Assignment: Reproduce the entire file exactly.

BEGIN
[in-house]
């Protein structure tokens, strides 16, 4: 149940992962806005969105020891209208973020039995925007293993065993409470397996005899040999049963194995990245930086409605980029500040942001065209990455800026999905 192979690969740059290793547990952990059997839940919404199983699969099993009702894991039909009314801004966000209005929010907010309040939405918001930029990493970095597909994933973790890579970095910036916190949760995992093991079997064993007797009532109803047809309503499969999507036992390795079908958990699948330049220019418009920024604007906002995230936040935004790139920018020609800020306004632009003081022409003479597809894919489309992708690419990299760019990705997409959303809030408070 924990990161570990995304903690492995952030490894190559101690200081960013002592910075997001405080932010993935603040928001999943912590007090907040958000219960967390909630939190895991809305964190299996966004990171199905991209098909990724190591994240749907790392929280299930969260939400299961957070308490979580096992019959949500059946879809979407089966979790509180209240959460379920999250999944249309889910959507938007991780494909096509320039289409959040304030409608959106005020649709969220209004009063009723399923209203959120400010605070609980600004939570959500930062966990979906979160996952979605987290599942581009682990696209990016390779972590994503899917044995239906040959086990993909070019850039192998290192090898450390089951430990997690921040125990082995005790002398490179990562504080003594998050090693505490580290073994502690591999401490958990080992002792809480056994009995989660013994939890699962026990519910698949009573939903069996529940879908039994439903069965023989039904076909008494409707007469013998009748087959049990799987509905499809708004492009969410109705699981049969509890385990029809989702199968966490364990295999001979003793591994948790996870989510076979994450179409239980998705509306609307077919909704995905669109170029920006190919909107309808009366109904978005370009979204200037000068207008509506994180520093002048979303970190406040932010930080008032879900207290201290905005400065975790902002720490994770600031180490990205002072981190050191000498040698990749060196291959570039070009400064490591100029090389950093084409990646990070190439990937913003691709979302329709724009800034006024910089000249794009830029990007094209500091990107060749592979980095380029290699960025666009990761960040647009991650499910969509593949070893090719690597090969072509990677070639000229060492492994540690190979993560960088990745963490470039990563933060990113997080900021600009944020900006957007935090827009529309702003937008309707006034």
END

[in-house]
């Protein structure tokens, strides 16, 4: 149940992962806005969105020891209208973020039995925007293993065993409470397996005899040999049963194995990245930086409605980029500040942001065209990455800026999905 192979690969740059290793547990952990059997839940919404199983699969099993009702894991039909009314801004966000209005929010907010309040939405918001930029990493970095597909994933973790890579970095910036916190949760995992093991079997064993007797009532109803047809309503499969999507036992390795079908958990699948330049220019418009920024604007906002995230936040935004790139920018020609800020306004632009003081022409003479597809894919489309992708690419990299760019990705997409959303809030408070 924990990161570990995304903690492995952030490894190559101690200081960013002592910075997001405080932010993935603040928001999943912590007090907040958000219960967390909630939190895991809305964190299996966004990171199905991209098909990724190591994240749907790392929280299930969260939400299961957070308490979580096992019959949500059946879809979407089966979790509180209240959460379920999250999944249309889910959507938007991780494909096509320039289409959040304030409608959106005020649709969220209004009063009723399923209203959120400010605070609980600004939570959500930062966990979906979160996952979605987290599942581009682990696209990016390779972590994503899917044995239906040959086990993909070019850039192998290192090898450390089951430990997690921040125990082995005790002398490179990562504080003594998050090693505490580290073994502690591999401490958990080992002792809480056994009995989660013994939890699962026990519910698949009573939903069996529940879908039994439903069965023989039904076909008494409707007469013998009748087959049990799987509905499809708004492009969410109705699981049969509890385990029809989702199968966490364990295999001979003793591994948790996870989510076979994450179409239980998705509306609307077919909704995905669109170029920006190919909107309808009366109904978005370009979204200037000068207008509506994180520093002048979303970190406040932010930080008032879900207290201290905005400065975790902002720490994770600031180490990205002072981190050191000498040698990749060196291959570039070009400064490591100029090389950093084409990646990070190439990937913003691709979302329709724009800034006024910089000249794009830029990007094209500091990107060749592979980095380029290699960025666009990761960040647009991650499910969509593949070893090719690597090969072509990677070639000229060492492994540690190979993560960088990745963490470039990563933060990113997080900021600009944020900006957007935090827009529309702003937008309707006034």